We tested whether TLR2 in conjunction with TLR1, TLR6, or TLR4 with CD14 could recognize the monoacylated MDP (Fig. 5,D). In the overexpression studies, any of these combinations failed to activate NF-κB promoter above the level of TLR2 alone in HEK293 cells in response to monoacylated MDP (Fig. 5,D). Thus, coupling of other TLRs with TLR2 on HEK293 cells did not simply reflect monoacylated MDP recognition in DCs. TLR4 recognized LPS only in the presence of MD-2 and CD14, and under these conditions, the TLR4 complex barely recognized monoacylated MDP (Fig. 5 D). Simultaneous expression of TLR2 and TLR4 again failed to respond to MDP derivatives in HEK293 cells (data not shown). Thus, the MDP derivatives failed to activate reporters in the relevant TLR-expressing HEK293 cells, which is contrary to our expectation. These results are essentially consistent with previous unexpected results when we used BCG-CWS and PGN as TLR stimulators (7, 13). Possibly, an unidentified molecule expressed in DCs, but not HEK293 cells, plays an essential role in BCG constituent-mediated NF-κB activation. In fact, a catch-up receptor for PGN, such as peptidoglycan recognition protein (PGRP) or intelectin, is necessary for internalization of PGN and subsequent NF-κB activation in some cell systems (2, 33). We surmise that this is true in monoacyl MDP-mediated activation of NF-κB.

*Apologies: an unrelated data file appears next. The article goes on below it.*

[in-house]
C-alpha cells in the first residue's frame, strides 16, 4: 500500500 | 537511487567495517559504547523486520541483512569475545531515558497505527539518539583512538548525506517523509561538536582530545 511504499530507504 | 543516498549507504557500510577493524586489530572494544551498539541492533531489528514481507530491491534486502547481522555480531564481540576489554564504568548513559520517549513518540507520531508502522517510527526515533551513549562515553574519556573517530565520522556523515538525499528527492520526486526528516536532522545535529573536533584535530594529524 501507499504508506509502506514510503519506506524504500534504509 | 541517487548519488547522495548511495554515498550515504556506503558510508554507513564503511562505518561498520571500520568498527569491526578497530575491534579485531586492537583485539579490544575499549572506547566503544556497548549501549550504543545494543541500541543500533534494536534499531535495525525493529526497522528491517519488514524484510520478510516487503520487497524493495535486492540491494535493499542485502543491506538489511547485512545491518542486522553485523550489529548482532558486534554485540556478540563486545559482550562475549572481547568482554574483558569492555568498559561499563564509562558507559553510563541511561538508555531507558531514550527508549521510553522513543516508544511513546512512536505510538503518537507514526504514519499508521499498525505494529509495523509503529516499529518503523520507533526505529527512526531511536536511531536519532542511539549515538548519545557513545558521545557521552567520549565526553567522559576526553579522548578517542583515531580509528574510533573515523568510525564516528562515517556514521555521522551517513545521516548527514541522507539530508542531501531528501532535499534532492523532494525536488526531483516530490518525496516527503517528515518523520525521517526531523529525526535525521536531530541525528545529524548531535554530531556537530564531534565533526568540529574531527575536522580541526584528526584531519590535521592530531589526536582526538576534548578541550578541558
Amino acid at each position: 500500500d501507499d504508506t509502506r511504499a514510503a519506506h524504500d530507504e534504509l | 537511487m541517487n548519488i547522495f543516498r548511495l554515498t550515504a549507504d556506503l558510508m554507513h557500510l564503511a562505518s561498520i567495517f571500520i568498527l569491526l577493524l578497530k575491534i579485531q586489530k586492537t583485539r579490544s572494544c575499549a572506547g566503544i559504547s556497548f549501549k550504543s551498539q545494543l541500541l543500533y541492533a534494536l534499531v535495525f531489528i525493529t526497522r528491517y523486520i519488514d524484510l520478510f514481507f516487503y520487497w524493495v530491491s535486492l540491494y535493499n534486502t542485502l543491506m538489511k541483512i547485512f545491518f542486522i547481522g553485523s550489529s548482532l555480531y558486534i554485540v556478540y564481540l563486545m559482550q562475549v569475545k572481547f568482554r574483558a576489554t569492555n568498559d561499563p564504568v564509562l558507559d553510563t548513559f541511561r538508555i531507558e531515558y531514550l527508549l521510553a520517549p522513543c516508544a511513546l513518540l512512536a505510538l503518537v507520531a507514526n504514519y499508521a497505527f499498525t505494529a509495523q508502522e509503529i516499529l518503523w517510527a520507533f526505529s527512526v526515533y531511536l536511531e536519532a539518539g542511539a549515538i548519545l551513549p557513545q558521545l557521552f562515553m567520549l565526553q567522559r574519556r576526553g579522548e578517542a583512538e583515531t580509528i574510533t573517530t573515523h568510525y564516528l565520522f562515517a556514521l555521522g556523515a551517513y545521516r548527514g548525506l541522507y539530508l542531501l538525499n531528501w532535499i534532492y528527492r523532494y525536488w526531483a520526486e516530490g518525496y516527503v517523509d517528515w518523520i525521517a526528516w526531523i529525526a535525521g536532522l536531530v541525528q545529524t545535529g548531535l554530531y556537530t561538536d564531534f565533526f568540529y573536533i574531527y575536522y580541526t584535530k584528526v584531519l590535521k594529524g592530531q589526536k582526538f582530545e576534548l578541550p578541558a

Finally, the TLR2/TLR4 receptor usage and signal selection via MyD88-dependent pathway for induction of TNF-α were confirmed using TLR2-, TLR4-, and MyD88-deficient macrophages prepared from gene-disrupted mice (Fig. 6). The results showed that 6Dec- or 6Ste-MDP allowed the production of TNF-α in wild-type mouse macrophages, but not MyD88−/− macrophages (Fig. 6,A). Staph-PGN-mediated TNF-α production was also completely terminated in MyD88−/− DCs (Fig. 6,A), but LPS-mediated TNF-α production remained in MyD88−/− macrophages to a minimal extent. 6Dec-MDP- and 6SteMDP-mediated TNF-α productions were partly impaired in mouse macrophages lacking TLR2 or TLR4 (Fig. 6,B). More than 95% of monoacyl MDP-dependent TNF-α production was impaired in mouse macrophages lacking both TLR2 and TLR4 (Fig. 6 B). Thus, the monoacylated MDP activates mouse macrophages with TLR2 and TLR4 via the MyD88-dependent pathway. Low induction of TNF-α in mouse macrophages in response to MDP derivatives compared with BCG-CWS was again observed. This tendency was prominent if the culture interval exceeded 6 h (data not shown).